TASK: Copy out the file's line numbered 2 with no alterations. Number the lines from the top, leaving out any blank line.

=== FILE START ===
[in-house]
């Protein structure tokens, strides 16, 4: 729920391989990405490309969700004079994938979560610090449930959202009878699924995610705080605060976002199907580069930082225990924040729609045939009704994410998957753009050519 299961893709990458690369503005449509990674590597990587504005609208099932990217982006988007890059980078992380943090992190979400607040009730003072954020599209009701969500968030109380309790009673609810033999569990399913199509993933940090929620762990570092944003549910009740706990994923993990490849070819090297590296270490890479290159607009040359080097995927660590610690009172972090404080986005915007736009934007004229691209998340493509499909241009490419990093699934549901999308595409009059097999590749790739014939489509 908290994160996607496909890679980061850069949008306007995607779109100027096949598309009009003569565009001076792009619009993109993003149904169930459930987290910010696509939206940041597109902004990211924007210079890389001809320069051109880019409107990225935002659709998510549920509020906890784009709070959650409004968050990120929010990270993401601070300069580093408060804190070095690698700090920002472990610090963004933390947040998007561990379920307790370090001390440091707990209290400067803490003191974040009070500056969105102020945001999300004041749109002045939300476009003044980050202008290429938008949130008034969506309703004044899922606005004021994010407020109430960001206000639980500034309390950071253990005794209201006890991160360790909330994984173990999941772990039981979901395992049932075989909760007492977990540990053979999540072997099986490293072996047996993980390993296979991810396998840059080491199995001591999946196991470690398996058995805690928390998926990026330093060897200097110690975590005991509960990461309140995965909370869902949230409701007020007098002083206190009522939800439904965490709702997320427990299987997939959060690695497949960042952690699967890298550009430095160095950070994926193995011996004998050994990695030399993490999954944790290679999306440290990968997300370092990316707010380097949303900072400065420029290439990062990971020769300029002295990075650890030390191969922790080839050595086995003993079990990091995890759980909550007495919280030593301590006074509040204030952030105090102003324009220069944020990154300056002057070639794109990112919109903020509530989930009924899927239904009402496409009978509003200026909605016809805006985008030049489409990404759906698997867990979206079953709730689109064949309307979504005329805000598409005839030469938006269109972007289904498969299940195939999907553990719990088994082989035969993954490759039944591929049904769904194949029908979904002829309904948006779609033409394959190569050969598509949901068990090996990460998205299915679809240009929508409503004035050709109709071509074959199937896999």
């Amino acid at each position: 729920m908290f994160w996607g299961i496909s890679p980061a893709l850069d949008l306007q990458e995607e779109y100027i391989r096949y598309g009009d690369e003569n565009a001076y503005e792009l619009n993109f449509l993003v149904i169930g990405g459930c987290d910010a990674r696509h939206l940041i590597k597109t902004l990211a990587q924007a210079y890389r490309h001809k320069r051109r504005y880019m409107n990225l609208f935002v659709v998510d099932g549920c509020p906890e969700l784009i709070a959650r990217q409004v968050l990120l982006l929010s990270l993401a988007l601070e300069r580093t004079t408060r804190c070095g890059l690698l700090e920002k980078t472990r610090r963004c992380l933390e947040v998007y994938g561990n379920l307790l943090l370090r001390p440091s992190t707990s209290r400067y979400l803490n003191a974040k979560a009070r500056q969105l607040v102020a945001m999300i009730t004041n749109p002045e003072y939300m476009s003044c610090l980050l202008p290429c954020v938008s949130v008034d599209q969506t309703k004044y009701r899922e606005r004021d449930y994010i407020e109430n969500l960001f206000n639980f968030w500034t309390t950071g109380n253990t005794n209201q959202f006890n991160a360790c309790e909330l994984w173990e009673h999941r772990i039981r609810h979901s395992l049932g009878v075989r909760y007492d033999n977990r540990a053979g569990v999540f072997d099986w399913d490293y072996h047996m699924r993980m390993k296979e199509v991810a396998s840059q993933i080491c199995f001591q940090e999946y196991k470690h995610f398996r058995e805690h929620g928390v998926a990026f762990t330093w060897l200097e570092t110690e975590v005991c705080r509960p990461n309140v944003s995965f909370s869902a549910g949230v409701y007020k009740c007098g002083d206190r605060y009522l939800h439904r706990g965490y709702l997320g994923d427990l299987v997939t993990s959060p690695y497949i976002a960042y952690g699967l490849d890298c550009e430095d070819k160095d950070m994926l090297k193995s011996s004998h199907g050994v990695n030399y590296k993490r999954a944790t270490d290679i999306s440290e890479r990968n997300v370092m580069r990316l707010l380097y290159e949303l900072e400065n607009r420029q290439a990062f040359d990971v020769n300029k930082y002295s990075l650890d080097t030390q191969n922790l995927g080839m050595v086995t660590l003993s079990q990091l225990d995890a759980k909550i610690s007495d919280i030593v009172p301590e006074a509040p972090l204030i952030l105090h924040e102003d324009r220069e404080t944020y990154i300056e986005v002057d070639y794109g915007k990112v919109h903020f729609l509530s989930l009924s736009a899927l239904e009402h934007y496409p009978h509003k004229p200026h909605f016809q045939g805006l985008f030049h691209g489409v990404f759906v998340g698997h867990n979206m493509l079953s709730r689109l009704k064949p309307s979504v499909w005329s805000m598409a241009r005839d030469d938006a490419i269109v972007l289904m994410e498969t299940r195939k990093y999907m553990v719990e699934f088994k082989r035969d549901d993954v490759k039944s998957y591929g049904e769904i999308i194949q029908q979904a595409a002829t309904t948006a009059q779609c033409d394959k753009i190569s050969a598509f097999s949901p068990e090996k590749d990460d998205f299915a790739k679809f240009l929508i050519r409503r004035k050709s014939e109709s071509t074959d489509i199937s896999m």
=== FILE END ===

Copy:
């Protein structure tokens, strides 16, 4: 729920391989990405490309969700004079994938979560610090449930959202009878699924995610705080605060976002199907580069930082225990924040729609045939009704994410998957753009050519 299961893709990458690369503005449509990674590597990587504005609208099932990217982006988007890059980078992380943090992190979400607040009730003072954020599209009701969500968030109380309790009673609810033999569990399913199509993933940090929620762990570092944003549910009740706990994923993990490849070819090297590296270490890479290159607009040359080097995927660590610690009172972090404080986005915007736009934007004229691209998340493509499909241009490419990093699934549901999308595409009059097999590749790739014939489509 908290994160996607496909890679980061850069949008306007995607779109100027096949598309009009003569565009001076792009619009993109993003149904169930459930987290910010696509939206940041597109902004990211924007210079890389001809320069051109880019409107990225935002659709998510549920509020906890784009709070959650409004968050990120929010990270993401601070300069580093408060804190070095690698700090920002472990610090963004933390947040998007561990379920307790370090001390440091707990209290400067803490003191974040009070500056969105102020945001999300004041749109002045939300476009003044980050202008290429938008949130008034969506309703004044899922606005004021994010407020109430960001206000639980500034309390950071253990005794209201006890991160360790909330994984173990999941772990039981979901395992049932075989909760007492977990540990053979999540072997099986490293072996047996993980390993296979991810396998840059080491199995001591999946196991470690398996058995805690928390998926990026330093060897200097110690975590005991509960990461309140995965909370869902949230409701007020007098002083206190009522939800439904965490709702997320427990299987997939959060690695497949960042952690699967890298550009430095160095950070994926193995011996004998050994990695030399993490999954944790290679999306440290990968997300370092990316707010380097949303900072400065420029290439990062990971020769300029002295990075650890030390191969922790080839050595086995003993079990990091995890759980909550007495919280030593301590006074509040204030952030105090102003324009220069944020990154300056002057070639794109990112919109903020509530989930009924899927239904009402496409009978509003200026909605016809805006985008030049489409990404759906698997867990979206079953709730689109064949309307979504005329805000598409005839030469938006269109972007289904498969299940195939999907553990719990088994082989035969993954490759039944591929049904769904194949029908979904002829309904948006779609033409394959190569050969598509949901068990090996990460998205299915679809240009929508409503004035050709109709071509074959199937896999």